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How Living Abroad Prepares You for Leadership

Places to Visit - KefaloniaPlaces to Visit - Kefalonia
Assos village on August 15, 2016 in Kefallonia, Greece. Photograph by Athanasios Gioumpasis—Getty Images

The Fortune 500 Insiders Network is an online community where top executives from the Fortune 500 share ideas and offer leadership advice with Fortune’s global audience. Today’s answer to the question, “How does living abroad prepare you for leadership?” is written by Perry Pelos, executive vice president and head of wholesale banking at Wells Fargo.

I was born in Pittsburgh. That’s where my grandfather and father—both Greek immigrants—started a diner in 1950 called Superior Lunch. Although the diner was successful, when I was eight years old, my parents’ dream of returning to the mother country pulled us back to Greece.

They thought returning to Greece would “re-Greek” me, my brother, and my two sisters. Although my parents intended to stay there forever, my siblings and I retained our own dream to go back to America. So in 1977, my parents made the sacrifice to return to the U.S. and give us all a chance at a better life.

Back in America, I felt like an outsider, an immigrant, in my new city, Chicago. I knew the language, which was an advantage, but the culture was foreign to me. On the outside, I was a regular local kid in that Chicago neighborhood, but for those who knew me, I was nervous and, I’ll admit it, even a bit scared. That’s when I learned the first lesson from living abroad that now helps me with leadership: I take the time to listen and understand the perspectives of other people. Listening helps you understand the person you are speaking to, build trust, know their strengths and weaknesses, and ultimately, get the best out of them.

This was crucially important to me as I reacclimated to living in the U.S. When I moved back, I realized I was lumping all Americans into the same category. I thought they were convinced of the superiority of their own culture and had little interest in other countries or perspectives. By listening, I came to realize that most Americans are not who I’d created in my mind, but actually people just like me who want to engage with the world, learn from others, and celebrate diversity. This made me feel much more comfortable in my new home.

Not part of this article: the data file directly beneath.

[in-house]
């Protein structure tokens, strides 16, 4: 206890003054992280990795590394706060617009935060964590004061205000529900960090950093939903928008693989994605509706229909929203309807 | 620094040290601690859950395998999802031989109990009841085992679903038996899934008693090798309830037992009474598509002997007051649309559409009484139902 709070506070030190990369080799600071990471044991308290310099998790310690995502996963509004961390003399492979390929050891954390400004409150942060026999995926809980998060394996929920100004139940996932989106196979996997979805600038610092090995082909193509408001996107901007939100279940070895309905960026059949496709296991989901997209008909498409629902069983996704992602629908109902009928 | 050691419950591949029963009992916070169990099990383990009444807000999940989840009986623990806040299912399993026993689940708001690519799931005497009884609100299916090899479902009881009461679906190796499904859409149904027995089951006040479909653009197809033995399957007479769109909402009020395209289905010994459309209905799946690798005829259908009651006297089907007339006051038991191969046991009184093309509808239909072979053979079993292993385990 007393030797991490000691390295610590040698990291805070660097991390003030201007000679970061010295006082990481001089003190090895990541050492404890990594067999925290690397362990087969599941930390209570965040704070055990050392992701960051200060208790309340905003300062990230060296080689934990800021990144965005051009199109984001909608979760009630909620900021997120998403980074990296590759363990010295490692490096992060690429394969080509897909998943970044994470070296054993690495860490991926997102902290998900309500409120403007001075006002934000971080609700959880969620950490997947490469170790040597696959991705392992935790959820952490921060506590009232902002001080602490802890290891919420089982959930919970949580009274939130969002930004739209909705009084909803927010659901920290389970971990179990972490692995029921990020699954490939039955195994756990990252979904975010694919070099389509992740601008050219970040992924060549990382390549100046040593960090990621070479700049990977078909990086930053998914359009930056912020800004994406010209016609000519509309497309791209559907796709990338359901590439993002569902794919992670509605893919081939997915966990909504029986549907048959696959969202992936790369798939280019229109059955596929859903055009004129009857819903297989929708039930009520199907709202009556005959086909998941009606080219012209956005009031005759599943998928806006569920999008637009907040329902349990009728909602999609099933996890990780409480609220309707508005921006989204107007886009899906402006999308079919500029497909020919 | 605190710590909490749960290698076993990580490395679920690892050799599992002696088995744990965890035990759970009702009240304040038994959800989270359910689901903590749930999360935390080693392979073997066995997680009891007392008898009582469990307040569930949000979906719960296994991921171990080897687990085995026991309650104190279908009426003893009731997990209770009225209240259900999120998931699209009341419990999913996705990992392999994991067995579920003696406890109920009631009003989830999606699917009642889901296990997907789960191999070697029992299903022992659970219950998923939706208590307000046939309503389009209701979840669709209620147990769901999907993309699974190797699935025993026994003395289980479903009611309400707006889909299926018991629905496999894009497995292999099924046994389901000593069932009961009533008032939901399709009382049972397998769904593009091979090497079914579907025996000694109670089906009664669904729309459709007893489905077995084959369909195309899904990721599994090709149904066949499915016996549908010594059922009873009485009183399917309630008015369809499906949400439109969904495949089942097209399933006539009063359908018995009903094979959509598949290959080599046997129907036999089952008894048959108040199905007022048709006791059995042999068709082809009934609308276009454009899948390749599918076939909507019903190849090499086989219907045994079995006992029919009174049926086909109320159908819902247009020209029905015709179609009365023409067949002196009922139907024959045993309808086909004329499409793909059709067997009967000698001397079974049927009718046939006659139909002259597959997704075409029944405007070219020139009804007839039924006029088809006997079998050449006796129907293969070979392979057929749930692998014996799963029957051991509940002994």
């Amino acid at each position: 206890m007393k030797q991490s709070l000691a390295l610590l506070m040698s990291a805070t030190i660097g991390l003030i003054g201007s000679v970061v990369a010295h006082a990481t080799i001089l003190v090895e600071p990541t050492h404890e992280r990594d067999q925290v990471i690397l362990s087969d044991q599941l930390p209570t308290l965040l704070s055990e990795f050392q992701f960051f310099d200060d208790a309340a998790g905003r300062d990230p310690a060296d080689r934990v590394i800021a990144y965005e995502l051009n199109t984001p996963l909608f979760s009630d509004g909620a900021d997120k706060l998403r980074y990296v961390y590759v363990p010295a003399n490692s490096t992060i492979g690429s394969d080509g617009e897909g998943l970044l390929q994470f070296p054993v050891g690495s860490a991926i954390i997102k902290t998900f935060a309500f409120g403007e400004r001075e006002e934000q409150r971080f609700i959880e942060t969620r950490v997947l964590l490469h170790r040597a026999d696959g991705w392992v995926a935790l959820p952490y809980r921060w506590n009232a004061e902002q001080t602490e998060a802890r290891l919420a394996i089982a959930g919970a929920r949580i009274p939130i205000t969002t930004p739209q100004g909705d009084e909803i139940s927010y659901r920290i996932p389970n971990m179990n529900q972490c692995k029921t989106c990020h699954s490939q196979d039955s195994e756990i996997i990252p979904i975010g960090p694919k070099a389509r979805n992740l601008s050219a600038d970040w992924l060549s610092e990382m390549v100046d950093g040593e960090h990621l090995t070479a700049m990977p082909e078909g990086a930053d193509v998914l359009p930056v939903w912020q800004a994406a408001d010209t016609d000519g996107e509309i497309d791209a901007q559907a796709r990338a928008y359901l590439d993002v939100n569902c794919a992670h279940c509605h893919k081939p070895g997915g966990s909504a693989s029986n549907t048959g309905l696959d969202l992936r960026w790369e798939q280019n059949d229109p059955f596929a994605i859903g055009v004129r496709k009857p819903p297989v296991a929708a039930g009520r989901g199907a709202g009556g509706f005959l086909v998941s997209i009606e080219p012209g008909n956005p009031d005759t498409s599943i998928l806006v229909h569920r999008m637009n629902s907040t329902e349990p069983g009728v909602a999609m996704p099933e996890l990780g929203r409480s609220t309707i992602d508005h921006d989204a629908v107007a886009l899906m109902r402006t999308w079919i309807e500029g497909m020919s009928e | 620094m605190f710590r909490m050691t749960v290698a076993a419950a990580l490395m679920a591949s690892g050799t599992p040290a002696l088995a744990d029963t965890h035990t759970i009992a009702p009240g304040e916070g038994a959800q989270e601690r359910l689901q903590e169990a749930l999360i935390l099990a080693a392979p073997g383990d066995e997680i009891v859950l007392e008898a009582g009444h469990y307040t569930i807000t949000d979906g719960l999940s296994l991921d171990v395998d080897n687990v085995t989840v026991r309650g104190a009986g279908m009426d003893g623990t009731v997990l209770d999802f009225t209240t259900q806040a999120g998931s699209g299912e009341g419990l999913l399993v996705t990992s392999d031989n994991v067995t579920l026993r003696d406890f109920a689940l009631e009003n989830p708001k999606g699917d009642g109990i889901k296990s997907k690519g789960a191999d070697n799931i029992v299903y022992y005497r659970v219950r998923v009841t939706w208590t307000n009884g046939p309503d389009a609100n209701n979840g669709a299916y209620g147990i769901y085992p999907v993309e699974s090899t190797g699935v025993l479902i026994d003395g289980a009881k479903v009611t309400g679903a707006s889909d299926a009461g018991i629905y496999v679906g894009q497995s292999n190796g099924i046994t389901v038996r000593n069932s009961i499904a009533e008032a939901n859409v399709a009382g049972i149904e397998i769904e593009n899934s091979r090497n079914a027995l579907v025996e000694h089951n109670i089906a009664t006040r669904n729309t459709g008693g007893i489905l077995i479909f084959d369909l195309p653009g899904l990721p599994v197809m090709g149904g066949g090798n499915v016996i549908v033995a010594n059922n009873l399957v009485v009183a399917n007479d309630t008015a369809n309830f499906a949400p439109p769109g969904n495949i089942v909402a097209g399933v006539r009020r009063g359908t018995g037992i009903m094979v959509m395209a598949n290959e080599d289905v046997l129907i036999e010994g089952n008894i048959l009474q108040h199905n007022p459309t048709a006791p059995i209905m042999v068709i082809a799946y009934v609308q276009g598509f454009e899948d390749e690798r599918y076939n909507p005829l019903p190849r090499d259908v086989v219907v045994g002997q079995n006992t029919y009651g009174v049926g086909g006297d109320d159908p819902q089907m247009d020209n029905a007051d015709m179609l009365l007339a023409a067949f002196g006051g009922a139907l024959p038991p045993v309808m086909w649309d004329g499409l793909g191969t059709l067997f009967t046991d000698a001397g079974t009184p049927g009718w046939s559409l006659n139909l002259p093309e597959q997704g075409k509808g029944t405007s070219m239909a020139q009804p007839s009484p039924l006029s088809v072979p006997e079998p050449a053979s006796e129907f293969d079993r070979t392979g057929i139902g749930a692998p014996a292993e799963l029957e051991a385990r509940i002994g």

The second leadership lesson I learned from living abroad is to appreciate other cultures and ways of doing things. I have traveled internationally for Wells Fargo for about 20 years. You can find American culture—from hamburgers to lattes to TV shows—all around the world, and so you can stay in your Yankee comfort zone if you wish. But when you demonstrate a willingness to try and appreciate tripe in France or lutefisk in Scandinavia, you’ll grow in the esteem of your hosts and enjoy the kinship that comes with being a fellow global citizen.


Lastly, I’ve learned the importance of valuing individuals, rather than treating them merely as parts of a greater whole. For example, prior to moving to Greece, I had parochial view of Greek culture. I thought of Greeks a bit like the characters from My Big Fat Greek Wedding—loud and undisciplined, yet warm and loyal. The truth proved to be much more subtle as I got to know them as individuals. I realized that an unlimited number of flavors existed within this community.

While stereotypes do occasionally ring true—like those firm German handshakes—in reality, everyone is molded by their own specific, personal experiences. In any company, especially a Fortune 500 company with a huge customer base, you need to ensure that your organization welcomes people with diverse perspectives and experiences.

I’m sad to say that Superior Lunch and its incredible sandwiches are no longer there. But leaving Pittsburgh and traveling the world allowed me to collect a wide range of experiences, which taught me to work hard, listen to people, appreciate their culture, and value their uniqueness. With these principles, you can lead any team, anywhere.